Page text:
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Nachtengel
Thursday, April 9th, 2009, 03:24 PM
England's Morris dancers fight back

NOTTINGHAM, England (AFP) With their long socks, hats, bells tied to the shins and white handkerchiefs, Morris dancers have long been figures of fun in England -- but a new generation is fighting back.

England's traditional folk dancing is thought to date to at least the 14th century, although nobody quite knows where it originated, other than that it has been danced for hundreds of years by working men trying to earn a bit of extra cash.

The future of Morris was cast into doubt earlier this year when one of its top officials warned it risks becoming "extinct" within 20 years because young people are too embarrassed to take part.

"There is no doubt some sides will die, and have died, because the youngsters haven't been encouraged to come in," Charlie Corcoran, the bagman (secretary) of the Morris Ring dance association, told AFP.

But at a Morris festival in Nottingham, central England, last month, most dancers rejected this, arguing that while young people may not be dancing the traditional styles, they are reinterpreting Morris for the 21st century.

The Boggart's Breakfast troupe, from Sheffield in northern England, are far from the stereotype of the bearded, middle-age men in white socks, both in appearance and the way they add modern twists and turns to the usual set-piece dances with sticks.

Although they wear the rag jackets of the Border dance style, which hails from the counties bordering Wales, these are black with blue and silver sequins, topped off with black trousers and top hats and bright blue painted faces.

"We formed with the intention of pushing the boundaries a little -- we do a lot of fusion stuff, we use a lot of non-traditional tunes," says Grace Jackson, 34, who is originally from the US state of Vermont.

She told AFP there was "not a chance" Morris was dying out, but admitted that dances with handkerchiefs were "a bit girly" and said it was vital to have groups who were "making it new and making it something for this generation."

Morris, usually danced by sets of four or six people, has long been a part of rural life across England, taking on regional variations.

Mill workers in the northwest danced in their work clogs, while coal miners in the northeast took the swords they used to scrape the mud off pit ponies to create intricate woven patterns in "Rapper" or "long sword" dances.

Many of the dances were written down for the first time in the early 20th century by music teacher Cecil Sharp, sparking a revival.

Nowadays, most of England's estimated 14,000 Morris dancers perform more than one style, to the music of either a single melodeon, a fiddle or a band. It is no longer a male only culture, and mixed sides are a common sight.

The Lord Conyers morris men have been dancing for 35 years, but member John Ledbury admits the all-male side once looked as if they were dying out.

"We went through a stage where our average age went up by one each year," said the 62-year-old, whose troupe wear all white with brown and green baldricks (chest straps) and straw hats.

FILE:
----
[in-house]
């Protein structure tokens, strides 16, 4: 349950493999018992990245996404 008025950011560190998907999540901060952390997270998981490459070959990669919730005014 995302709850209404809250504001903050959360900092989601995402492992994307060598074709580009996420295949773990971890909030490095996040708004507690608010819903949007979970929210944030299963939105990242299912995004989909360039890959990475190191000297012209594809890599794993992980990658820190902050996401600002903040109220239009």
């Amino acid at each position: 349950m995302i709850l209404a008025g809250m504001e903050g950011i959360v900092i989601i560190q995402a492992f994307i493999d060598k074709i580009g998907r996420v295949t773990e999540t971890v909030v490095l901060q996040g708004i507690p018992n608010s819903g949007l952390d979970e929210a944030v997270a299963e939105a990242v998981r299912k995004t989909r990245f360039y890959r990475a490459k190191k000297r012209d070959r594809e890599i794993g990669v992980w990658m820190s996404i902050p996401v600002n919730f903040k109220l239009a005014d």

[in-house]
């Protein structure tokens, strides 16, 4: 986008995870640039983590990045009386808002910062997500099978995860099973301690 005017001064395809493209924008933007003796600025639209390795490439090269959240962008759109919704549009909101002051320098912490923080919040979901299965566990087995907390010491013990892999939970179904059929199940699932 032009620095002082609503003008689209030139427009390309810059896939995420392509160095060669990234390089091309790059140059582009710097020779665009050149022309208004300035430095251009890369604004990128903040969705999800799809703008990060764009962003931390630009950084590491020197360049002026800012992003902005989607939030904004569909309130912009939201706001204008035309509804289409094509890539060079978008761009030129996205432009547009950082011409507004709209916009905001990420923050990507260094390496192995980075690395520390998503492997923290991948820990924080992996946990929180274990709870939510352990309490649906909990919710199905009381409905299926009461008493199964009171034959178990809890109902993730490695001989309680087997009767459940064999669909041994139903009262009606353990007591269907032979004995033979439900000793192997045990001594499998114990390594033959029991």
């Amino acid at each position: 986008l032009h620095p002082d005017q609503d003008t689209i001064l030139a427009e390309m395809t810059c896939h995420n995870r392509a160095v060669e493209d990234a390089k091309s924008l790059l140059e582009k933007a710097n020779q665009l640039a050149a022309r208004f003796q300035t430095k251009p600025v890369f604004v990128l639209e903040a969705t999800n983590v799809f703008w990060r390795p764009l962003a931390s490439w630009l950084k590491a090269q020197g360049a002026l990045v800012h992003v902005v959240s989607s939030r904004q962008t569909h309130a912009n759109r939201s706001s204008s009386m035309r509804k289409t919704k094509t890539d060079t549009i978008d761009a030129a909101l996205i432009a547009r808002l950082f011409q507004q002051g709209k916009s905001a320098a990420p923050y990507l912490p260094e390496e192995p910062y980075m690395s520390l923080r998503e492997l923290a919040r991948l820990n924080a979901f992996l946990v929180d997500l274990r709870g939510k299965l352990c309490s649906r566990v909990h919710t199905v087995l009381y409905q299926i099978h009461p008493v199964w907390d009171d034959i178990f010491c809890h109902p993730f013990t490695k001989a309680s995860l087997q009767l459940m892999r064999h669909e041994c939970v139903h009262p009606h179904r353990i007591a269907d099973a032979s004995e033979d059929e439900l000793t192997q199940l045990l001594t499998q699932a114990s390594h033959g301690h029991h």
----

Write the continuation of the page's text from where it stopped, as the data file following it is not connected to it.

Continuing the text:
"Then there were various new generation people joining us and it brought it down with a bump, and it seems to have revitalised the dancing quite a bit."

Many Morris officials say there are young people dancing but many are embarrassed to perform anywhere that their friends may see them.

This is less of a problem with Rapper dancing, a highly-energetic sword dance performed by five people. It involves weaving flexible swords held at each end into intricate patterns, while deploying some deft footwork.

In the 13th-century Ye Old Salutation Inn in central Nottingham, Katherine Hurdley's troupe is young and slick. They wear dark red long shorts and shirts with black socks and belts, and dance quickly.

"It's fun, its fast and there's a lot of team friendships," the 20-year-old told AFP. Her group Triskele, from Sheffield, perform set dances but she adds: "There's always new things you can do with it, and everyone has an input."

Across the city, Rebecca Kell, 25, insists the tradition and community spirit is an important part of the appeal -- along with keeping active and of course the drinking, given that much of Morris dancing revolves around pubs.

"We want to be proud of it, it's English culture, but mainly its fun and there's a big folk family around the country," she told AFP.

In the city centre, some of Morris' youngest devotees from Ashley's Rise in Bristol, southwest England, performed Border dances in colourful rag jackets, bells and sticks.

Tom, 15, says Morris dancing is "just brilliant", while 10-year-old Courtenay admitted: "I really like banging sticks together."

But sceptical teenage onlookers suggest Morris still has a serious image problem that it needs to overcome both to survive and to fulfil its hopes of taking part in the opening ceremony for the London 2012 Olympics.

"I'm quite an eclectic dresser but I think even that's pushing it for me," said Daniel Joss, 16, as he eyed up the rag jackets. "Somethings are just unacceptable for people my age."

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